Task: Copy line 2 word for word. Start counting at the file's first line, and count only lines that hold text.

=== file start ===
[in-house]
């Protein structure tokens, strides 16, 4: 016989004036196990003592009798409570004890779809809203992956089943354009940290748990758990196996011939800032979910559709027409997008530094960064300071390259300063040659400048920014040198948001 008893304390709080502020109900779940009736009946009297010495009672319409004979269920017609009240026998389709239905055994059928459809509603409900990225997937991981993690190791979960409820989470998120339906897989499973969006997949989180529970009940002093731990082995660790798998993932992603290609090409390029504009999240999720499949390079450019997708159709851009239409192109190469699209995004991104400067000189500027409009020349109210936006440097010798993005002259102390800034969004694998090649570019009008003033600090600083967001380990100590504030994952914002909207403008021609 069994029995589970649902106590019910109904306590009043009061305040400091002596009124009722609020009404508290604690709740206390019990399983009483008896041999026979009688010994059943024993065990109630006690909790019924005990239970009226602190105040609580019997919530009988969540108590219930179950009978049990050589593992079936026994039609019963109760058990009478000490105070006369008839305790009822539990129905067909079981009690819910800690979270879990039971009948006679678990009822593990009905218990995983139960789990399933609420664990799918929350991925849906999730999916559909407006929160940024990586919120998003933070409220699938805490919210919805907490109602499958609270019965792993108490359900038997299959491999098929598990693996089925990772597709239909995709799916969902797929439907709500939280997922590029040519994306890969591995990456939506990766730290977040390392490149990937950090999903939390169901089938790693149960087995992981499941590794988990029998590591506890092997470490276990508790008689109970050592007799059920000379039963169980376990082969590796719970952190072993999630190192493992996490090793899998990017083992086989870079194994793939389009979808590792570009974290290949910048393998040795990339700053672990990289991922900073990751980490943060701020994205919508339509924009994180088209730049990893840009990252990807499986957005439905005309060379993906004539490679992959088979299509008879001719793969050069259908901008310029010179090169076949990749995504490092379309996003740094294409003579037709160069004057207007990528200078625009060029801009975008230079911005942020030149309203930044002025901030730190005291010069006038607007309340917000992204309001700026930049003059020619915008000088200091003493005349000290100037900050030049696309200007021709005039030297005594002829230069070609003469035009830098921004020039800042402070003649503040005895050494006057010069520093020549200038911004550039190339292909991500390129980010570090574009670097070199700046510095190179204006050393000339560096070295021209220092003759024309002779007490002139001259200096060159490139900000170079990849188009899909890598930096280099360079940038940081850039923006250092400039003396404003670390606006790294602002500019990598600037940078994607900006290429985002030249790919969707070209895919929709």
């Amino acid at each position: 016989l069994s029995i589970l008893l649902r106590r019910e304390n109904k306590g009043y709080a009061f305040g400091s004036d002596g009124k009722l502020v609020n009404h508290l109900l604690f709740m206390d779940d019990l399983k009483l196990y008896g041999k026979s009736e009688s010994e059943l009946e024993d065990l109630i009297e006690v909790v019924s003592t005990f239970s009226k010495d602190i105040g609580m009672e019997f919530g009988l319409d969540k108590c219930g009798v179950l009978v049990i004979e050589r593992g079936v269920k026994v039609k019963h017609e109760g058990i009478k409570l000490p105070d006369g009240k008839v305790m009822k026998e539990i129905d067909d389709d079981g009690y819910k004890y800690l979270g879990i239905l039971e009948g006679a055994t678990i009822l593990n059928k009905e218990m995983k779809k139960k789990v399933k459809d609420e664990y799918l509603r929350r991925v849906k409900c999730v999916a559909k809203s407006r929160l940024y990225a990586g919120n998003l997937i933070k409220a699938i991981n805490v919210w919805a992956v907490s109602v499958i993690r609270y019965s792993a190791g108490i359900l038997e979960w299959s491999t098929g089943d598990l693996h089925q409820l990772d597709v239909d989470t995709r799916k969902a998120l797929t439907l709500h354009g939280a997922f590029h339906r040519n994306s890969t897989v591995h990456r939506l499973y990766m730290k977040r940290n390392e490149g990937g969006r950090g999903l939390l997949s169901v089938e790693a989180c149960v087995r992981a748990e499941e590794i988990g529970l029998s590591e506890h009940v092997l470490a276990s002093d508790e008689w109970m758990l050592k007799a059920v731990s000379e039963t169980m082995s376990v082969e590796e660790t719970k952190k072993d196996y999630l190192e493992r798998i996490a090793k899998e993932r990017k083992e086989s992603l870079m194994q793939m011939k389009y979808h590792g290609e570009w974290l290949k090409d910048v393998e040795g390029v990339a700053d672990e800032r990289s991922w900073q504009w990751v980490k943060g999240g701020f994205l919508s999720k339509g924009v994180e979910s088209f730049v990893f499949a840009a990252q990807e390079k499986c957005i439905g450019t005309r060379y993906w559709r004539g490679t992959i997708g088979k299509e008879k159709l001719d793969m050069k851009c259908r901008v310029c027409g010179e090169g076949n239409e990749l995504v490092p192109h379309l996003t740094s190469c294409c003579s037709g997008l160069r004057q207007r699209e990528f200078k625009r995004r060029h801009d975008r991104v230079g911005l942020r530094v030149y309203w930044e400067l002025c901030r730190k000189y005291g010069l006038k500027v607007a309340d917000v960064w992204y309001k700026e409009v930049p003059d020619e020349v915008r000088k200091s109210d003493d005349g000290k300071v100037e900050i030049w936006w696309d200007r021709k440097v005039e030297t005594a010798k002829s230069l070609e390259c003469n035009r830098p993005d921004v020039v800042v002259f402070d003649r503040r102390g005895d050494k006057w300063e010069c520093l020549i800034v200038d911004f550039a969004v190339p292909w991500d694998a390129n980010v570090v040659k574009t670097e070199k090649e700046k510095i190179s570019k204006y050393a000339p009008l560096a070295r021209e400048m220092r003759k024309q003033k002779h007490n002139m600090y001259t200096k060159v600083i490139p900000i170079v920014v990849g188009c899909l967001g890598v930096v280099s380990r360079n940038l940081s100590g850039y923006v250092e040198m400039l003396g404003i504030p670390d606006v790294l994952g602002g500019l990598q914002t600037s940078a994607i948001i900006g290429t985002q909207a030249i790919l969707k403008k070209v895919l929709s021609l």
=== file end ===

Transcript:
């Protein structure tokens, strides 16, 4: 016989004036196990003592009798409570004890779809809203992956089943354009940290748990758990196996011939800032979910559709027409997008530094960064300071390259300063040659400048920014040198948001 008893304390709080502020109900779940009736009946009297010495009672319409004979269920017609009240026998389709239905055994059928459809509603409900990225997937991981993690190791979960409820989470998120339906897989499973969006997949989180529970009940002093731990082995660790798998993932992603290609090409390029504009999240999720499949390079450019997708159709851009239409192109190469699209995004991104400067000189500027409009020349109210936006440097010798993005002259102390800034969004694998090649570019009008003033600090600083967001380990100590504030994952914002909207403008021609 069994029995589970649902106590019910109904306590009043009061305040400091002596009124009722609020009404508290604690709740206390019990399983009483008896041999026979009688010994059943024993065990109630006690909790019924005990239970009226602190105040609580019997919530009988969540108590219930179950009978049990050589593992079936026994039609019963109760058990009478000490105070006369008839305790009822539990129905067909079981009690819910800690979270879990039971009948006679678990009822593990009905218990995983139960789990399933609420664990799918929350991925849906999730999916559909407006929160940024990586919120998003933070409220699938805490919210919805907490109602499958609270019965792993108490359900038997299959491999098929598990693996089925990772597709239909995709799916969902797929439907709500939280997922590029040519994306890969591995990456939506990766730290977040390392490149990937950090999903939390169901089938790693149960087995992981499941590794988990029998590591506890092997470490276990508790008689109970050592007799059920000379039963169980376990082969590796719970952190072993999630190192493992996490090793899998990017083992086989870079194994793939389009979808590792570009974290290949910048393998040795990339700053672990990289991922900073990751980490943060701020994205919508339509924009994180088209730049990893840009990252990807499986957005439905005309060379993906004539490679992959088979299509008879001719793969050069259908901008310029010179090169076949990749995504490092379309996003740094294409003579037709160069004057207007990528200078625009060029801009975008230079911005942020030149309203930044002025901030730190005291010069006038607007309340917000992204309001700026930049003059020619915008000088200091003493005349000290100037900050030049696309200007021709005039030297005594002829230069070609003469035009830098921004020039800042402070003649503040005895050494006057010069520093020549200038911004550039190339292909991500390129980010570090574009670097070199700046510095190179204006050393000339560096070295021209220092003759024309002779007490002139001259200096060159490139900000170079990849188009899909890598930096280099360079940038940081850039923006250092400039003396404003670390606006790294602002500019990598600037940078994607900006290429985002030249790919969707070209895919929709």